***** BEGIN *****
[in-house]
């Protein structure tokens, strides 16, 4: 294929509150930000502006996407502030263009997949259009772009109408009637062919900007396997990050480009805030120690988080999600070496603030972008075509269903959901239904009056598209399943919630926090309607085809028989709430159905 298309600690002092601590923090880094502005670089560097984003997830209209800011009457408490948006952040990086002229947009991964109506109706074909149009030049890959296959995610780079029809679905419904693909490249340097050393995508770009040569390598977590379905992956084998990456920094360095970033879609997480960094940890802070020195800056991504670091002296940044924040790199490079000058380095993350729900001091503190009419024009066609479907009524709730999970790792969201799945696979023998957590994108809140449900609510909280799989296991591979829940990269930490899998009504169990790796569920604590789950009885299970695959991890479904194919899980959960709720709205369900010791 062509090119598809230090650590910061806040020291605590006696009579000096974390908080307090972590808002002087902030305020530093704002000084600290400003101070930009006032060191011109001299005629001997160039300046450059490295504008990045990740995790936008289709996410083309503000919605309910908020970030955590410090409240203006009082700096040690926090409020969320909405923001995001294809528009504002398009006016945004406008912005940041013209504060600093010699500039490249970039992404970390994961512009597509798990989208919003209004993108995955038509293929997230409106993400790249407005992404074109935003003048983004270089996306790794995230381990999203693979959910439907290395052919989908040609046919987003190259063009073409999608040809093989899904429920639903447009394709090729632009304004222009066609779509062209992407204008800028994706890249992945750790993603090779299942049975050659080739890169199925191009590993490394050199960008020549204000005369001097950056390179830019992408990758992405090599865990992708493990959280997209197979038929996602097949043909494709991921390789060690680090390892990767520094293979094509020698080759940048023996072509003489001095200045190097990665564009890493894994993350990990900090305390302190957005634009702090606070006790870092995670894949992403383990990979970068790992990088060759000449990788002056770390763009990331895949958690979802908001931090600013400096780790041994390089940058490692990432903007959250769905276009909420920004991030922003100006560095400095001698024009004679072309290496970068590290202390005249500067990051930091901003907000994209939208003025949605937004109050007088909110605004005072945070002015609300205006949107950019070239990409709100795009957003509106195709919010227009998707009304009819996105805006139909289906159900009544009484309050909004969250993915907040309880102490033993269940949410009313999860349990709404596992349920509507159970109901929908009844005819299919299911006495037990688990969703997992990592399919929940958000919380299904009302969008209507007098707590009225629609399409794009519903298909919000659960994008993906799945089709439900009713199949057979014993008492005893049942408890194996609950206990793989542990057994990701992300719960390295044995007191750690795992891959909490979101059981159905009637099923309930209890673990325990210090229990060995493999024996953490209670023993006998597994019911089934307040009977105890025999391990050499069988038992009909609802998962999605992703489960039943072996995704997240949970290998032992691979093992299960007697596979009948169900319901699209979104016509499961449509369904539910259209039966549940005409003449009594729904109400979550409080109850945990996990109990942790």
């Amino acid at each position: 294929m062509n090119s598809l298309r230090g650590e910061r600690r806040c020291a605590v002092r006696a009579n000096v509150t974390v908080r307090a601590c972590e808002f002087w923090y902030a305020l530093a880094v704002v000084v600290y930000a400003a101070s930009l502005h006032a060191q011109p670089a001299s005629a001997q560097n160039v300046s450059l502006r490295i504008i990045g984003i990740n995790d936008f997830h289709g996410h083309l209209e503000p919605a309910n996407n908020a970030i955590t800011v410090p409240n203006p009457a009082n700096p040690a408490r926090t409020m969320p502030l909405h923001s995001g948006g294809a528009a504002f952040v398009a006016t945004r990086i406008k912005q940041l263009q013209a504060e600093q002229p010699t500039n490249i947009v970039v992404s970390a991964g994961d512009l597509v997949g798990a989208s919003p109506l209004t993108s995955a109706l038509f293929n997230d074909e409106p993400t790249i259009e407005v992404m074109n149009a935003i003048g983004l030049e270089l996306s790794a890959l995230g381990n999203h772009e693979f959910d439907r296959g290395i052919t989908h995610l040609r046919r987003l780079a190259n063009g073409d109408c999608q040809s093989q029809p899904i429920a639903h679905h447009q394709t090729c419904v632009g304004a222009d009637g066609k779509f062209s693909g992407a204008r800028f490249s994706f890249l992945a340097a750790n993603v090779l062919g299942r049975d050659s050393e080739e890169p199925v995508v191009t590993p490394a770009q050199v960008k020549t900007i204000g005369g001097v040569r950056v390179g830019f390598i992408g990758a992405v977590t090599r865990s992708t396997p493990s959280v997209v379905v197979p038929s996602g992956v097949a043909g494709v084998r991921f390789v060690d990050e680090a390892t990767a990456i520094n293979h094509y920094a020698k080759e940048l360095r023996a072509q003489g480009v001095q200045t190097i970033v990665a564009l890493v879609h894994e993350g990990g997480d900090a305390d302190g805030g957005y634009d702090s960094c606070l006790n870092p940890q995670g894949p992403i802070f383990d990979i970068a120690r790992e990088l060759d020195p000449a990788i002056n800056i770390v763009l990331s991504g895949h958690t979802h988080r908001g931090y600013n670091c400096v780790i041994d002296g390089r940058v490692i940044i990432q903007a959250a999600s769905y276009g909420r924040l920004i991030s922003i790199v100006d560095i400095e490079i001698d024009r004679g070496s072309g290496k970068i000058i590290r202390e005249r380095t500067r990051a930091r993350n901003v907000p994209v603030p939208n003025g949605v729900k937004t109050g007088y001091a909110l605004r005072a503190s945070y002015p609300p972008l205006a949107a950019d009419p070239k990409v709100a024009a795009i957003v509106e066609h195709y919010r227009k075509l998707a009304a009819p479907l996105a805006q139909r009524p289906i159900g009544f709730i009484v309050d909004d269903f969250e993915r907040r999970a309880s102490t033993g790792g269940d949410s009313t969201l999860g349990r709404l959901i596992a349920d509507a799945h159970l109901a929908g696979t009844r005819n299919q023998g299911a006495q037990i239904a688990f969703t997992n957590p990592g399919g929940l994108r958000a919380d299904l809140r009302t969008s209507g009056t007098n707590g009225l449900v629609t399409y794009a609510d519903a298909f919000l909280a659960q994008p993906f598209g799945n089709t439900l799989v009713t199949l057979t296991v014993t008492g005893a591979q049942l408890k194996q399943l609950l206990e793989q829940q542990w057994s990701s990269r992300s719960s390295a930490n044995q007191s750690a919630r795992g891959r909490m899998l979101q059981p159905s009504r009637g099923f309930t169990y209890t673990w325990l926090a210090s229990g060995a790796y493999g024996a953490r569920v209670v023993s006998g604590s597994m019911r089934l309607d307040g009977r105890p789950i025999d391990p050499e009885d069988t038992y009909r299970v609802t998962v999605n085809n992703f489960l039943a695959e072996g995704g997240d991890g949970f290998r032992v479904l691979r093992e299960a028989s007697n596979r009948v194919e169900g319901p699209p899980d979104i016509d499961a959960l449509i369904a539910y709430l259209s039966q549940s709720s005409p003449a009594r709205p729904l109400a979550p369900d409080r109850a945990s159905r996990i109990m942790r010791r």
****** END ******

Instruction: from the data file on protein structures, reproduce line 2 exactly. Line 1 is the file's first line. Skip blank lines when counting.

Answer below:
């Protein structure tokens, strides 16, 4: 294929509150930000502006996407502030263009997949259009772009109408009637062919900007396997990050480009805030120690988080999600070496603030972008075509269903959901239904009056598209399943919630926090309607085809028989709430159905 298309600690002092601590923090880094502005670089560097984003997830209209800011009457408490948006952040990086002229947009991964109506109706074909149009030049890959296959995610780079029809679905419904693909490249340097050393995508770009040569390598977590379905992956084998990456920094360095970033879609997480960094940890802070020195800056991504670091002296940044924040790199490079000058380095993350729900001091503190009419024009066609479907009524709730999970790792969201799945696979023998957590994108809140449900609510909280799989296991591979829940990269930490899998009504169990790796569920604590789950009885299970695959991890479904194919899980959960709720709205369900010791 062509090119598809230090650590910061806040020291605590006696009579000096974390908080307090972590808002002087902030305020530093704002000084600290400003101070930009006032060191011109001299005629001997160039300046450059490295504008990045990740995790936008289709996410083309503000919605309910908020970030955590410090409240203006009082700096040690926090409020969320909405923001995001294809528009504002398009006016945004406008912005940041013209504060600093010699500039490249970039992404970390994961512009597509798990989208919003209004993108995955038509293929997230409106993400790249407005992404074109935003003048983004270089996306790794995230381990999203693979959910439907290395052919989908040609046919987003190259063009073409999608040809093989899904429920639903447009394709090729632009304004222009066609779509062209992407204008800028994706890249992945750790993603090779299942049975050659080739890169199925191009590993490394050199960008020549204000005369001097950056390179830019992408990758992405090599865990992708493990959280997209197979038929996602097949043909494709991921390789060690680090390892990767520094293979094509020698080759940048023996072509003489001095200045190097990665564009890493894994993350990990900090305390302190957005634009702090606070006790870092995670894949992403383990990979970068790992990088060759000449990788002056770390763009990331895949958690979802908001931090600013400096780790041994390089940058490692990432903007959250769905276009909420920004991030922003100006560095400095001698024009004679072309290496970068590290202390005249500067990051930091901003907000994209939208003025949605937004109050007088909110605004005072945070002015609300205006949107950019070239990409709100795009957003509106195709919010227009998707009304009819996105805006139909289906159900009544009484309050909004969250993915907040309880102490033993269940949410009313999860349990709404596992349920509507159970109901929908009844005819299919299911006495037990688990969703997992990592399919929940958000919380299904009302969008209507007098707590009225629609399409794009519903298909919000659960994008993906799945089709439900009713199949057979014993008492005893049942408890194996609950206990793989542990057994990701992300719960390295044995007191750690795992891959909490979101059981159905009637099923309930209890673990325990210090229990060995493999024996953490209670023993006998597994019911089934307040009977105890025999391990050499069988038992009909609802998962999605992703489960039943072996995704997240949970290998032992691979093992299960007697596979009948169900319901699209979104016509499961449509369904539910259209039966549940005409003449009594729904109400979550409080109850945990996990109990942790």